One of the sometimes inscrutable changes that happen frequently in book publishing comes from the name on the book, the imprint. I was reminded of how strange these changes can be when I discovered quite a while ago that Bookcraft, once the name of the second largest LDS publisher, is now no longer in use.
More than 3 months ago I announced here the first Portuguese-language Mormon short story contest. Now the period for making submissions has closed, and already the contest has exceeded expectations.
This past week news reports confirmed that Deseret Book will no longer print additional copies of the 42-year-old classic Mormon Doctrine, essentially taking a classic Mormon work out-of-print. While the move is apparently because of low sales, many commentators on the bloggernacle and news sites have claimed instead that the Church wanted it out-of-print.
While that seems unlikely to me, the effect is the same. What might be more interesting is what happens to Mormon Doctrine next.
I was over at Amazon.com the other day, trying to figure out someplace to post about my book in the Mormon community. I mean, I was able to find a couple of places to post in the Gay etc. community. Surely there ought to be a place to post in the Mormon community.
Except, not. Oh, sure, there’s a lot of activity over there, but it all really seems to amount to people screaming at each other about whether LDS doctrines and practices are justified. Which, okay, fine, if that’s your thing. Except that it’s really not mine — the whole virtual-shouting-at-people thing, I mean — and, hello? I think of Amazon.com as an online bookstore, not an online debating club. So how about some talk about books here, people?
The Christian Science Monitor had a recent article about the annual Diagram Prize for most bizarre book title*. This year’s winner was: Crocheting Adventures With Hypberbolic Planes.
We’ve all heard the sentiment, I think. Independent bookstores are better than those inhuman chains, whose employees don’t even know books and whose policies made it impossible for new authors to break into the market. A few months ago, a friend made these same familiar claims, that chains of bookstores, especially Barnes & Noble, are somehow “evil” organizations destroying the virtuous, hard-working independent bookstore owner.
It somehow sounds like the plot of an early silent-film melodrama.
For the complete list of columns in this series, .
A couple of months ago, I was listening to an interview on NPR with someone who was talking about the death of mass marketing and mass media. I can’t really do justice to the man’s arguments — I didn’t hear the whole thing, and besides, I was paying more attention to the thoughts inside my head, some of which I may write up someday as a post about the future of book publishing.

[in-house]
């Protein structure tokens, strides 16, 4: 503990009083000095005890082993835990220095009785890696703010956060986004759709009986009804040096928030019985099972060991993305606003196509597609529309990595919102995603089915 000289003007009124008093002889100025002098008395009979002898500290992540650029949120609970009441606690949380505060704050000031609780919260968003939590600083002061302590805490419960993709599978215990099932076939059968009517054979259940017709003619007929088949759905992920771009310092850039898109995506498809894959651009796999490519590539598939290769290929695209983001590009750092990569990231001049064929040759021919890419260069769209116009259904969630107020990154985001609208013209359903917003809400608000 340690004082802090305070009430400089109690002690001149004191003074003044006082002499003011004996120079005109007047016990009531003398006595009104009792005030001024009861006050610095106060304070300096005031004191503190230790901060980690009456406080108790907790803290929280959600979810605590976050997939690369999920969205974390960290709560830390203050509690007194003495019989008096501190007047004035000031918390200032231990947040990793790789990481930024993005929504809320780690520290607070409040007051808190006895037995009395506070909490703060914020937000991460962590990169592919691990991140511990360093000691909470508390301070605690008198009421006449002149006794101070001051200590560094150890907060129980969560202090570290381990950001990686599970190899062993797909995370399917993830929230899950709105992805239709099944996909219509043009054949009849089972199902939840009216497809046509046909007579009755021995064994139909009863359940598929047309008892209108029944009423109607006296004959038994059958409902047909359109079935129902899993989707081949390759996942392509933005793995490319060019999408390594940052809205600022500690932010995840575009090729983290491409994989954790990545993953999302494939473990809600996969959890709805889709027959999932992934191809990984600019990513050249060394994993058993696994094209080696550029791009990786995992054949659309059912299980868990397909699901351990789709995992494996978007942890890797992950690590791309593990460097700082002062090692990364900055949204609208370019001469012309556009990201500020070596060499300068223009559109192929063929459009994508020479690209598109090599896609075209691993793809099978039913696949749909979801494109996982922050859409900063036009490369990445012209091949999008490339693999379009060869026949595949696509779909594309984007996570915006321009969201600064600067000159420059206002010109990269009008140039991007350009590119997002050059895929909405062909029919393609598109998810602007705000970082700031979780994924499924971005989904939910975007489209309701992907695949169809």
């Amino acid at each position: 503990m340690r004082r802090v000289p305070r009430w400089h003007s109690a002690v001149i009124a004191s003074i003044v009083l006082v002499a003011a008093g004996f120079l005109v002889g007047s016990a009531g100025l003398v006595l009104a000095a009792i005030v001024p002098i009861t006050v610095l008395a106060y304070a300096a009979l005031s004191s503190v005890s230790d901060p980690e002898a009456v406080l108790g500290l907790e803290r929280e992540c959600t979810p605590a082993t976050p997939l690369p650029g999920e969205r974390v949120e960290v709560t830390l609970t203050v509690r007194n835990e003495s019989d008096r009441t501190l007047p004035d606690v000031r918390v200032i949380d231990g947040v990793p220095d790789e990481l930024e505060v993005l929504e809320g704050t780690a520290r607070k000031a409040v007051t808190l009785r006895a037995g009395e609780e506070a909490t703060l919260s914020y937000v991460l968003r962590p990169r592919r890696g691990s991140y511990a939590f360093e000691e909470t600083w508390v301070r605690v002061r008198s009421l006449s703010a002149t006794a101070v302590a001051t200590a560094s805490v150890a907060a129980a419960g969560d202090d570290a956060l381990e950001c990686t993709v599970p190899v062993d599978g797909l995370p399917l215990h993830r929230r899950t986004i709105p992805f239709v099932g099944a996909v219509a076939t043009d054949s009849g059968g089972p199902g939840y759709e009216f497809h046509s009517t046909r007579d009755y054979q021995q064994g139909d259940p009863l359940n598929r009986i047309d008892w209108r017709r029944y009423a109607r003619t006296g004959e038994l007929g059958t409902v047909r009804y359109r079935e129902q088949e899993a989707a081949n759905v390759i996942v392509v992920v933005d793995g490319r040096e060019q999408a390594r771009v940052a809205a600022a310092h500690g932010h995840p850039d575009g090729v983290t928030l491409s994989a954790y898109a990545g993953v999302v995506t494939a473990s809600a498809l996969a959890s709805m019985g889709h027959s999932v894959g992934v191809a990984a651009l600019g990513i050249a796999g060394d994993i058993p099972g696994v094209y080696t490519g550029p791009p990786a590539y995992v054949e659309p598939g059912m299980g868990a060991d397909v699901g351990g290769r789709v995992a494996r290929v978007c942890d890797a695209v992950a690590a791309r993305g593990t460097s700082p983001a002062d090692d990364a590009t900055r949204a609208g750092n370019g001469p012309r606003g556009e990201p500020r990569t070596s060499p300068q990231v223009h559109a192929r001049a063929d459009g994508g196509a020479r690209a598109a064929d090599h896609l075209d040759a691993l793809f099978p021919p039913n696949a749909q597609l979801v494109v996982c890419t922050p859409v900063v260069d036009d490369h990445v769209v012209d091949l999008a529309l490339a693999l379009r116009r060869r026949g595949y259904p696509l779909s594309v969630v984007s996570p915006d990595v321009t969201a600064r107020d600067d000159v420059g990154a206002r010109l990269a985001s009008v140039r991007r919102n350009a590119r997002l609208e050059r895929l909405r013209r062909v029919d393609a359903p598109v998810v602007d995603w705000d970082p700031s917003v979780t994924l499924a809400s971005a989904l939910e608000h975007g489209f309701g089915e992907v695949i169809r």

The other part of my thinking had to do with marketing for my book, which — now that the book is wending its way toward actual publication, past the editing and desktop publishing process — has been taking up an increasing share of my mental attention, as to my dismay I realize all over again that publication notwithstanding, Books Don’t Sell Themselves.
In Cedar City for the Shakespearean Festival last week I purchased a copy of the SUU literary magazine, “Kolob Canyon Review.” Thumbing through the issue (which contains work by SUU students, faculty and alumni), I couldn’t find any work that used Mormon themes or references, but the names of several of the contributors, together with my assumptions about the student body of SUU, made me think it likely that at least a few of the contributors are Mormon.
The August issue of Book Business Magazine came this week. It included quite a few interesting tidbits that are of interest.
Zoe Murdock owns, with her husband, H.O.T. Press, which for years published tech manuals. When she decided to write fiction–the semi-autobiographical novel Torn by God: A Family’s Struggle with Polygamy–she just went ahead and published it herself. (personal website, twitter)
Moriah Jovan started B10 Mediaworx to publish her novel The Proviso. The novel is the first in a six-part series. The second volume, Stay, will be released around Thanksgiving. (blog, novels website, twitter)
Table of contents
On the seemingly larger number of LDS women than LDS men in indie publishing
The future roles of traditional/indie publishers and traditional/e distribution
How to get folks to your site
On editing for publication
On paying the bills
On selling out
What we can expect from them in the future
Back to work
Now let’s start by letting them introduce themselves: Continue reading “Those LDS Ladies of Indie Publishing”